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Religiosity: Identifying the Effect of Pluralism

Listed author(s):
  • Metin M. Cosgel

    (University of Connecticut)

  • Jungbin Hwang

    (University of Connecticut)

  • Chihwa Kao

    (University of Connecticut)

  • Thomas J. Miceli

    (University of Connecticut)

One of the most controversial questions in the study of religion has been the effect of pluralism on religiosity. Whereas sociologists of religion have traditionally predicted a negative relationship between pluralism and religious vitality, advocates of a supply-side approach have recently challenged this view, arguing that religious pluralism has increased vitality. Despite a large number of empirical studies devoted to this question, the results have been mixed. We argue that the main reason for the inability of scholars to reach a consensus on this important question has been the failure to deal appropriately with the endogeneity problem arising from omitted variables affecting both pluralism and religiosity. To remedy this, we offer a systematic analysis of influences on religiosity, combining information from the World Values Survey (1981-2014) with controls on the geographic and historical characteristics of nations and annual data on macroeconomic variables, relationship between state and religion, and religious pluralism. To address endogeneity concerns regarding the relationship between pluralism and religiosity, we exploit the variation among nations in their geographic distance to religious “capitals” of the world as an instrument. The OLS results reveal a negative and highly significant effect of pluralism on religiosity, which persists as we variously control for other factors. However, the association largely disappears when we correct for the omitted variable bias through the 2SLS analysis. Specifically, the magnitude and statistical significance of the effect of pluralism both fall sharply. Our results cast doubt on the causal interpretations of the negative relationship between pluralism and religiosity found by some studies, while offering a way to reconcile the conflicting results found in the literature.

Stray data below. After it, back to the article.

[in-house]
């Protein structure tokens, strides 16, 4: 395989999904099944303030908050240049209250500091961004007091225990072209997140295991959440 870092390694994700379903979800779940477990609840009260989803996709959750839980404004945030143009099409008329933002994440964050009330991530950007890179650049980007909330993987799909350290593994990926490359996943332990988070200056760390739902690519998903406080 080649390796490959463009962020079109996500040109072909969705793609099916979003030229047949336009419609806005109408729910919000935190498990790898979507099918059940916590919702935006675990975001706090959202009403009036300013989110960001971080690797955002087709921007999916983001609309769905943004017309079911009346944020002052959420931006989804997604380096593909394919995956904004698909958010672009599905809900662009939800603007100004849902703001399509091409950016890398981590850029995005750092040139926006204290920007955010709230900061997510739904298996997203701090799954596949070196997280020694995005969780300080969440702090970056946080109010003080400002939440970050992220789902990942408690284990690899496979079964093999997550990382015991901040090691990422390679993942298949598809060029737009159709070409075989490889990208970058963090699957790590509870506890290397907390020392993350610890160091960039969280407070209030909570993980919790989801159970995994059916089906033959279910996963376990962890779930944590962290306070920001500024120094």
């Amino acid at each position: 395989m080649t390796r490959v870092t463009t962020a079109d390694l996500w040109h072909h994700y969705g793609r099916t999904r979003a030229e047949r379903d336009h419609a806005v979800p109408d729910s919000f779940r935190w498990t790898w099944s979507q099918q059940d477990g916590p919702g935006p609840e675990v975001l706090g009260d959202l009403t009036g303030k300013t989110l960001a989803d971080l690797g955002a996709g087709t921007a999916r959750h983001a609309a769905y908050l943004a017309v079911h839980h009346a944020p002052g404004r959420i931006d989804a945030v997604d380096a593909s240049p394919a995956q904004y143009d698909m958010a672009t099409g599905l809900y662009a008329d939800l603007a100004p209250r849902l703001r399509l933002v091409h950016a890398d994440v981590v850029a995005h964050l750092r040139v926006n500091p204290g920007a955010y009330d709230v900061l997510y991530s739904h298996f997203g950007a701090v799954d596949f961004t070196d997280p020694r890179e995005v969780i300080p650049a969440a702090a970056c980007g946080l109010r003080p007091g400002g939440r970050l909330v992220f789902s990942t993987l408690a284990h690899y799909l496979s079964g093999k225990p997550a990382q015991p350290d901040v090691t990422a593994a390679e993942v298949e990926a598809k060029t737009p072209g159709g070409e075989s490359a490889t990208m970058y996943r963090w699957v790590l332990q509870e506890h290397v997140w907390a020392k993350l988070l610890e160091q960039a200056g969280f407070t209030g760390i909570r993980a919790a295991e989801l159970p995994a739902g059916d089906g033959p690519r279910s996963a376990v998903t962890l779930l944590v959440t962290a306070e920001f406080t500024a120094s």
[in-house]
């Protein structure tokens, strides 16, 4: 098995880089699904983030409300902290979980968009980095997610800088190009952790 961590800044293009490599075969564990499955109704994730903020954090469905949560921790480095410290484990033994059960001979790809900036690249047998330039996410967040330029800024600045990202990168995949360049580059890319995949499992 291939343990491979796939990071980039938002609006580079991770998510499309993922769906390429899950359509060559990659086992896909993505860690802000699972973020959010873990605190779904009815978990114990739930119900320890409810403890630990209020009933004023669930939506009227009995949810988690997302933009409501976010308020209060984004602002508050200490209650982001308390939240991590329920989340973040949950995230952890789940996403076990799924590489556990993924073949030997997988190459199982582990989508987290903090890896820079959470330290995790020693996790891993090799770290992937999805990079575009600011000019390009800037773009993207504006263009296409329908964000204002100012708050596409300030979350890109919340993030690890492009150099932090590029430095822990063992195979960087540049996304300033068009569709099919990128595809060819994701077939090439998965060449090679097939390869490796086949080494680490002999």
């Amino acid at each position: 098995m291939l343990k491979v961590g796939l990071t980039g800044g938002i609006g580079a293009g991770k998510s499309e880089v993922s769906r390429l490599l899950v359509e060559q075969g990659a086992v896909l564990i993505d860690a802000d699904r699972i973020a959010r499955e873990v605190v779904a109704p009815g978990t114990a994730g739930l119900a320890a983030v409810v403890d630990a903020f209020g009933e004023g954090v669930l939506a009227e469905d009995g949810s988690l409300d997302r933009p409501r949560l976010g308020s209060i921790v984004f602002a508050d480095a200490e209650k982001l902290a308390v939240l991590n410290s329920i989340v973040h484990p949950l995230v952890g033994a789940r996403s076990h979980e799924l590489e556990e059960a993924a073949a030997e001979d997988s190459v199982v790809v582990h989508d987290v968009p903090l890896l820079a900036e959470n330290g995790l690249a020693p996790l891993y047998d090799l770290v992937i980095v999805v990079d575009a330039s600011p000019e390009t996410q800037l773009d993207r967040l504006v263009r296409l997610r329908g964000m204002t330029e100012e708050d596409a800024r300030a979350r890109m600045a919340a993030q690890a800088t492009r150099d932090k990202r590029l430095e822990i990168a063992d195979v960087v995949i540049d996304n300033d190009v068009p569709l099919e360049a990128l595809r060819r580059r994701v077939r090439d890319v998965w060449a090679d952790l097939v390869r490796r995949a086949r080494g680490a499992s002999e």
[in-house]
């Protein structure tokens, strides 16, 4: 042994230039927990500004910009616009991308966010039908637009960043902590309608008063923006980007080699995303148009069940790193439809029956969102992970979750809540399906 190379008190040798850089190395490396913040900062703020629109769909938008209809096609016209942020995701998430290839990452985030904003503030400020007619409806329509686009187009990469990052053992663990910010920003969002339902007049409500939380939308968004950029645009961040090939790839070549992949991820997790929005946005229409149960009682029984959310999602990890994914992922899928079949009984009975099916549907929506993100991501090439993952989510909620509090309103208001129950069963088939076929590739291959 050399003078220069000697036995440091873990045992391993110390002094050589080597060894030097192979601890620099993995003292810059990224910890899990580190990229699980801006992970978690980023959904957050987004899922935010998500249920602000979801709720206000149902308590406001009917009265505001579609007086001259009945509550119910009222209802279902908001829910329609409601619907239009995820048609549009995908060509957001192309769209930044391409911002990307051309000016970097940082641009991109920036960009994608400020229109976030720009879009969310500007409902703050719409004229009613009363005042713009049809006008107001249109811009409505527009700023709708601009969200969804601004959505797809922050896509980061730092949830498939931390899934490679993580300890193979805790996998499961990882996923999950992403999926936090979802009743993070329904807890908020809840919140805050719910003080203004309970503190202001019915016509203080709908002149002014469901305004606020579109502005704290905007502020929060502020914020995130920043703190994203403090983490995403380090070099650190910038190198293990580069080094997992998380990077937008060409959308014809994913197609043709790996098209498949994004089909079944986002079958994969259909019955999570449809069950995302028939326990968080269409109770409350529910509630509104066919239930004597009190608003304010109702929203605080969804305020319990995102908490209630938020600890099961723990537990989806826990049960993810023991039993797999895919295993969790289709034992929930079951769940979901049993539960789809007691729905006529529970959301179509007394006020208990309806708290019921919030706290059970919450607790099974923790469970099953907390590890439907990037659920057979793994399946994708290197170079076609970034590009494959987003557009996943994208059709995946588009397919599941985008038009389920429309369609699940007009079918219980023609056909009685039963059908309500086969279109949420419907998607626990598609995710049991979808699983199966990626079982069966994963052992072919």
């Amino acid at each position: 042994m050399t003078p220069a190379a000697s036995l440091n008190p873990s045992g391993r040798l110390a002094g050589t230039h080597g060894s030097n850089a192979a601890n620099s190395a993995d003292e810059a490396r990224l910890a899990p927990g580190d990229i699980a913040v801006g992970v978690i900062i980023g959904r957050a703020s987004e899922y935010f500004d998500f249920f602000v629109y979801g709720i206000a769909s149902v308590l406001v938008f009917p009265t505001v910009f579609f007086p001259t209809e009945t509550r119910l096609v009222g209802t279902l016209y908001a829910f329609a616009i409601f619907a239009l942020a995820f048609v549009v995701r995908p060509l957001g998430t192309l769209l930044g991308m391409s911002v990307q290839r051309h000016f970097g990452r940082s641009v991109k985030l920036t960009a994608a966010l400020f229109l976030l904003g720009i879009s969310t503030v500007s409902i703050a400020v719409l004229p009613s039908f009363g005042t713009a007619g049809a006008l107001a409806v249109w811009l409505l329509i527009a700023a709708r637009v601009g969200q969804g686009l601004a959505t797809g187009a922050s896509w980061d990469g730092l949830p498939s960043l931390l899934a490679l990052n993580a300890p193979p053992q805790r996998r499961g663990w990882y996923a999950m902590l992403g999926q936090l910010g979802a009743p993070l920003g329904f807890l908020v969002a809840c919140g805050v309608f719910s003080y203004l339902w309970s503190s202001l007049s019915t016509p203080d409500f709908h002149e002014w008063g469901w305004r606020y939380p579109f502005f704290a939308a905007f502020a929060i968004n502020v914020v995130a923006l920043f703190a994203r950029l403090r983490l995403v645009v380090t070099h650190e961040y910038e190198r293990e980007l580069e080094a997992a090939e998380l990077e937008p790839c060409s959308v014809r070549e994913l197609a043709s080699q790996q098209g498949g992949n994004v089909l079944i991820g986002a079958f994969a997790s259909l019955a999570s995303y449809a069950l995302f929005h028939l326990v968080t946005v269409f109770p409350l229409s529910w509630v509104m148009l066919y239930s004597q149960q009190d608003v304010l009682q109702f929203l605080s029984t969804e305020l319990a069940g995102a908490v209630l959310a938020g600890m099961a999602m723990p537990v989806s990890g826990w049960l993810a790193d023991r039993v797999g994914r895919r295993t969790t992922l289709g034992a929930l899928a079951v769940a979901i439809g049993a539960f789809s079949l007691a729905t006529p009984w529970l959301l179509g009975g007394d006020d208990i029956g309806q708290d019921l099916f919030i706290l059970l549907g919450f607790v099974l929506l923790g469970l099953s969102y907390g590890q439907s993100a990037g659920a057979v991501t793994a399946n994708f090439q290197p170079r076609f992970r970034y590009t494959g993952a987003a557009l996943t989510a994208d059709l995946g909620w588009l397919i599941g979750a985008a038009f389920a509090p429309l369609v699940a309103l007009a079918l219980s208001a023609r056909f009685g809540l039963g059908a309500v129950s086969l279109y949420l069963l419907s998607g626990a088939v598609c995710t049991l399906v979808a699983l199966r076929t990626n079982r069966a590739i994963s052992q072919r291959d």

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Paper provided by University of Connecticut, Department of Economics in its series Working papers with number 2017-01.

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Length: 28 pages
Date of creation: Jan 2017
Date of revision: Jun 2017
Handle: RePEc:uct:uconnp:2017-01
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